Elissa L. Newport
||This biography of a living person does not include any references or sources. (February 2015)|
||This article includes a list of references, related reading or external links, but its sources remain unclear because it lacks inline citations. (February 2013)|
Elissa L. Newport is a Professor of Neurology at Georgetown University. She specializes in language acquisition and developmental psycholinguistics, focusing on the relationship between language development and language structure.
Newport received a Ph.D from the University of Pennsylvania in 1975, where her advisors were Lila Gleitman and Henry Gleitman. She was a member of the faculty in the Department of Psychology at the University of California, San Diego and the University of Illinois before joining the faculty at the University of Rochester, eventually serving as the George Eastman Professor of Brain and Cognitive Sciences. In July of 2012, she joined the faculty at Georgetown University where she currently serves as the director of the new established Center for Brain Plasticity.
Newport studies both normal acquisition and creolization using miniature languages presented to learners in the lab, where both the input and the structure of the language can be controlled, to see how the learning process (called statistical learning) actually works. A second line of research concerns maturational effects on language learning, comparing children to adults as first and second language learners, and asking why children, who are more limited in most cognitive domains, perform better than adults in language acquisition. She also conducts studies of human learners acquiring musical and other nonlinguistic patterns, and of nonhuman primates attempting to learn the same materials, to see where sequential learning, and the constraints on such learning, differ across species and domains. A long-term interest concerns understanding why languages universally display certain types of structures, and considers whether constraints on pattern learning in children may provide part of the basis for universal regularities in languages of the world. Her most recent work investigates language and the brain, using fMRI to examine how sign and oral languages are represented in the brain and how language is reorganized after damage or disease.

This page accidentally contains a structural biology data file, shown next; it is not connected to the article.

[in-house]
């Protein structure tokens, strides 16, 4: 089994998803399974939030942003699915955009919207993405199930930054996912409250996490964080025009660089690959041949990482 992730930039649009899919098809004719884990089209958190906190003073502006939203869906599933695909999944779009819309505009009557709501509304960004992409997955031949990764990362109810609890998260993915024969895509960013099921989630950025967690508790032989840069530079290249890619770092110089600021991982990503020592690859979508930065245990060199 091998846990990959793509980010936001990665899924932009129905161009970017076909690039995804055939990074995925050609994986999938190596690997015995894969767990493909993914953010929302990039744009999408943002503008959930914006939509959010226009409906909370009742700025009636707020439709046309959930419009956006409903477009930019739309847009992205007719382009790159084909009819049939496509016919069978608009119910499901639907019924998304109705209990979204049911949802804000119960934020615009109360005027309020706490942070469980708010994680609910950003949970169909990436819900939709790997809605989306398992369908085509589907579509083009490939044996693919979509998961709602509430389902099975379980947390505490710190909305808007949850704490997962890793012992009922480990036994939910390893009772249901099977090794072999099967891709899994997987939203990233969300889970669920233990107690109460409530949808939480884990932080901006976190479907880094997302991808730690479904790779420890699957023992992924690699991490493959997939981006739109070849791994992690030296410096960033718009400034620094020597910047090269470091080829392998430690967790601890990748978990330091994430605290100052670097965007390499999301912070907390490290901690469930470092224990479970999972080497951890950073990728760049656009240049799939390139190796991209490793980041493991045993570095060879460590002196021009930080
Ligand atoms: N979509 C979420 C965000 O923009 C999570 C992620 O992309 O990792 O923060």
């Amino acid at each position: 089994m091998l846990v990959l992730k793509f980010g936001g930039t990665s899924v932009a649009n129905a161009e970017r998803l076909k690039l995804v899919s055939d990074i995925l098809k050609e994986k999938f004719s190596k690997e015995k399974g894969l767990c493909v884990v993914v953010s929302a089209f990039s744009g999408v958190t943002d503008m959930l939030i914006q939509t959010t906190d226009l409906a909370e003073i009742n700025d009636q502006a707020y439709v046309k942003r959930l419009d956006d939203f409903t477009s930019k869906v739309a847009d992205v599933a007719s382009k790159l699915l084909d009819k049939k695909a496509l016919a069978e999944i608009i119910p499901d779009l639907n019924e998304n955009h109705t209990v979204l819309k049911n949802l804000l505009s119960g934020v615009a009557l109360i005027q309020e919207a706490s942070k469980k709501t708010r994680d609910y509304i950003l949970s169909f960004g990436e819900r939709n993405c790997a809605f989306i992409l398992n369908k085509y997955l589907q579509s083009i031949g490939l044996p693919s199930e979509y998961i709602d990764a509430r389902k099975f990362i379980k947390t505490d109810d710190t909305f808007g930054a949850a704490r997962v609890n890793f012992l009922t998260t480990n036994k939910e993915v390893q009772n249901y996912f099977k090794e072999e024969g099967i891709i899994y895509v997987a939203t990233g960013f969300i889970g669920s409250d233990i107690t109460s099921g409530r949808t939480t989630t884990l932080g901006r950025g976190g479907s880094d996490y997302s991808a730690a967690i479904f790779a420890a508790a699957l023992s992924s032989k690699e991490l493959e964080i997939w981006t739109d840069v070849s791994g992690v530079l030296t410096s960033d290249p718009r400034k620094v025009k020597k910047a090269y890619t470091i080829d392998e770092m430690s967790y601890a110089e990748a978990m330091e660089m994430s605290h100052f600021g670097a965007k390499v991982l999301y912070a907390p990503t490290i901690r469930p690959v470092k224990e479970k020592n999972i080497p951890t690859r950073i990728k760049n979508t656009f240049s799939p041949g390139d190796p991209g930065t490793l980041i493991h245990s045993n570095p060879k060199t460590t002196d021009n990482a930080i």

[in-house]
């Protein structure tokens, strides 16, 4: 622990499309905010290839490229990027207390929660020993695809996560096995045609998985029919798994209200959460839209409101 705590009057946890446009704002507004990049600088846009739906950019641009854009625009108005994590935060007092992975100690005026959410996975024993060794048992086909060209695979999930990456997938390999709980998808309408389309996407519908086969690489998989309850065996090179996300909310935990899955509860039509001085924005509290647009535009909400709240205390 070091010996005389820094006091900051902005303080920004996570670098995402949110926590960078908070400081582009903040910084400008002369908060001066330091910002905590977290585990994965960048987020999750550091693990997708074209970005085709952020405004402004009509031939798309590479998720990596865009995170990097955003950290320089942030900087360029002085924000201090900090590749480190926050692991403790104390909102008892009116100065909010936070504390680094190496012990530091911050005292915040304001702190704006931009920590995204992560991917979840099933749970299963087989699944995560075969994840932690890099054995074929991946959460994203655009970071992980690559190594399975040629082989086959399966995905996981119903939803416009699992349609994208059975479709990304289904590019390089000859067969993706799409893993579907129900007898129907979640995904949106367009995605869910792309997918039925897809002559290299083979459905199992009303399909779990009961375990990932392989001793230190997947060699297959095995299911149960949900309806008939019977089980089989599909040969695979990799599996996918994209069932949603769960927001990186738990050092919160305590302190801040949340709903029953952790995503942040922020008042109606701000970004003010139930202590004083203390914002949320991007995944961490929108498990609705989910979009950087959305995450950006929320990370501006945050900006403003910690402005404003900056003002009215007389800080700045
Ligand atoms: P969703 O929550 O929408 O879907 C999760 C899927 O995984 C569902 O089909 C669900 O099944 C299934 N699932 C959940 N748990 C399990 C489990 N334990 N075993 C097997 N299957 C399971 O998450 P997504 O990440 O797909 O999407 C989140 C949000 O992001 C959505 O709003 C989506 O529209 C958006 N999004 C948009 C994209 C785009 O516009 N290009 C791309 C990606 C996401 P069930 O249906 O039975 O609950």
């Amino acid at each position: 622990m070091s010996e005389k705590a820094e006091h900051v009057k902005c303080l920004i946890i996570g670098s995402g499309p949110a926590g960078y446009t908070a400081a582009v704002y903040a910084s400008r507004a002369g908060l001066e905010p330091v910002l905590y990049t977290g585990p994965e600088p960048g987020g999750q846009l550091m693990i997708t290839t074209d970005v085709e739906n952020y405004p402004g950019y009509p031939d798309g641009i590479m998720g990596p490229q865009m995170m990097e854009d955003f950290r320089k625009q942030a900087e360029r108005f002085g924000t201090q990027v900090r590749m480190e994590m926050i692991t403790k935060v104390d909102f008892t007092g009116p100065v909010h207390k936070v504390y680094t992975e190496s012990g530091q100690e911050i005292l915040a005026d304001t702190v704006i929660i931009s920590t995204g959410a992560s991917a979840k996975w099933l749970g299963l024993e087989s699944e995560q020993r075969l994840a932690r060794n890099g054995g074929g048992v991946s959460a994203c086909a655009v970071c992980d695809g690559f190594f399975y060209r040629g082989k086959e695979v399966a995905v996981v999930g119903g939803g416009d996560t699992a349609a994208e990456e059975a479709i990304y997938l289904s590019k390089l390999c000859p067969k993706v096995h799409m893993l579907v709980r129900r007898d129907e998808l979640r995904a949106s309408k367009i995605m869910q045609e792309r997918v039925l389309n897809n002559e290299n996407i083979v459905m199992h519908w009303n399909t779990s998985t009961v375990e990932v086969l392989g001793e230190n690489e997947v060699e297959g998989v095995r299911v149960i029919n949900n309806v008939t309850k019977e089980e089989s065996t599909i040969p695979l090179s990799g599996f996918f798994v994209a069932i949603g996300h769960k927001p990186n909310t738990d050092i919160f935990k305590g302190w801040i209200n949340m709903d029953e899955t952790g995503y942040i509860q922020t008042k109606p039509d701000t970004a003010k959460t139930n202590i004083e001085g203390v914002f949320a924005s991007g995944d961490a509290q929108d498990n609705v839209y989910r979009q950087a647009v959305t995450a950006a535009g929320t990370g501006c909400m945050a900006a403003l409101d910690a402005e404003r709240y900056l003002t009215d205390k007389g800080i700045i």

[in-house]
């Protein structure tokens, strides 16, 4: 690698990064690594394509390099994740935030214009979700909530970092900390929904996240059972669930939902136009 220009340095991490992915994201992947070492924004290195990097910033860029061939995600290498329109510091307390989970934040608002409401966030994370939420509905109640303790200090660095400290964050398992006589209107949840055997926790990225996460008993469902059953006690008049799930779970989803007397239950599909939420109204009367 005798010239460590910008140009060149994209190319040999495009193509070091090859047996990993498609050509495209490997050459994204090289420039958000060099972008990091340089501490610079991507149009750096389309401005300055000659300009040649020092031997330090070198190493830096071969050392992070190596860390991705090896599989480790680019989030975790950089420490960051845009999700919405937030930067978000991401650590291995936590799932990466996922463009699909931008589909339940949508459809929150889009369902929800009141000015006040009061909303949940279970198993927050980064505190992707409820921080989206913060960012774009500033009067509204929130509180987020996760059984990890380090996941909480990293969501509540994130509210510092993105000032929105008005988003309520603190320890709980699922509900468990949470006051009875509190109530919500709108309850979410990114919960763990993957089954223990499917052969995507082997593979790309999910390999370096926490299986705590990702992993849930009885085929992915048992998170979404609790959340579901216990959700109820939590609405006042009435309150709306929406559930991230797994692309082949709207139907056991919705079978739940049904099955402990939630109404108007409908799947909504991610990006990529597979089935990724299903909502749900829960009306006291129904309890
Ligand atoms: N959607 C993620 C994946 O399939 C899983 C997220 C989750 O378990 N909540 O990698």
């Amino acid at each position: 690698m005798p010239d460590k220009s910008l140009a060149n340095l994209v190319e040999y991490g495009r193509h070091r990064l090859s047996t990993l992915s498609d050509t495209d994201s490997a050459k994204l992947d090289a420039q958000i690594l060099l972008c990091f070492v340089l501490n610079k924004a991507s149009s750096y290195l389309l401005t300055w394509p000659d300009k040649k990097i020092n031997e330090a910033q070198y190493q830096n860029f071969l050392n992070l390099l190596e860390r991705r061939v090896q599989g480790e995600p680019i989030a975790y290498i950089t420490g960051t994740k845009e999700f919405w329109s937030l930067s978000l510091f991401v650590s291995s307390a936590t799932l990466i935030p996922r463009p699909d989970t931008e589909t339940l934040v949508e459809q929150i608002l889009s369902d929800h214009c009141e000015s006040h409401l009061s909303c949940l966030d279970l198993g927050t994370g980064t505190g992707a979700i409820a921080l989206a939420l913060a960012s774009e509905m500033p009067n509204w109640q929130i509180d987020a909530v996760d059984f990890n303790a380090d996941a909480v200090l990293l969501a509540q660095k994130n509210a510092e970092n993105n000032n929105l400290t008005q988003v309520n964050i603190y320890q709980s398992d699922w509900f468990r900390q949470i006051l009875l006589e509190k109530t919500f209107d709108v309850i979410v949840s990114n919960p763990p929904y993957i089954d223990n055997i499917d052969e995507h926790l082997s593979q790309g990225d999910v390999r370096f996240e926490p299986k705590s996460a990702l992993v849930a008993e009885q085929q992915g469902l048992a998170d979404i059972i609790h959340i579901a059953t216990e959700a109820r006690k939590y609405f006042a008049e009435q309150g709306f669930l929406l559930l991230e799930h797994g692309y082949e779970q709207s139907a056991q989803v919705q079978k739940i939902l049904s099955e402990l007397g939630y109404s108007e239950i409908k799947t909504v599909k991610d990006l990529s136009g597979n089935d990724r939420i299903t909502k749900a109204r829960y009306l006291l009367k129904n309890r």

Less is More Hypothesis
One of Newport's most well-known contributions to the field of language acquisition research is the Less is More Hypothesis. In this hypothesis, Newport posits that children are better able to learn languages than adults because they have fewer cognitive resources available to them. This is advantageous in learning a complex combinatorial system such as a human language because children, given their cognitive limitations, will naturally proceed by beginning with small parts and will acquire more complex constructions only as they mature. In contrast, more competent adults will begin by trying to analyze more complexity from the start and will have difficulty finding the best analyses. In her miniature language studies she has shown that children and adults differ in language learning in well controlled studies in the lab, with young children acquiring regular patterns and rules even when their input is inconsistent. This regularization process provides an explanation of how children may contribute to the formation of languages over generations.
Newport has been recognized by a number of organizations for the impact of her theoretical and empirical contributions to the field of language acquisition. She has been elected as a fellow in the Association for Psychological Science, the Society of Experimental Psychologists, the Cognitive Science Society, the American Association for the Advancement of Science, the American Academy of Arts and Sciences, and the National Academy of Sciences. Her research has been supported by grants from the National Institutes of Health, the National Science Foundation, the McDonnell Foundation, and the Packard Foundation.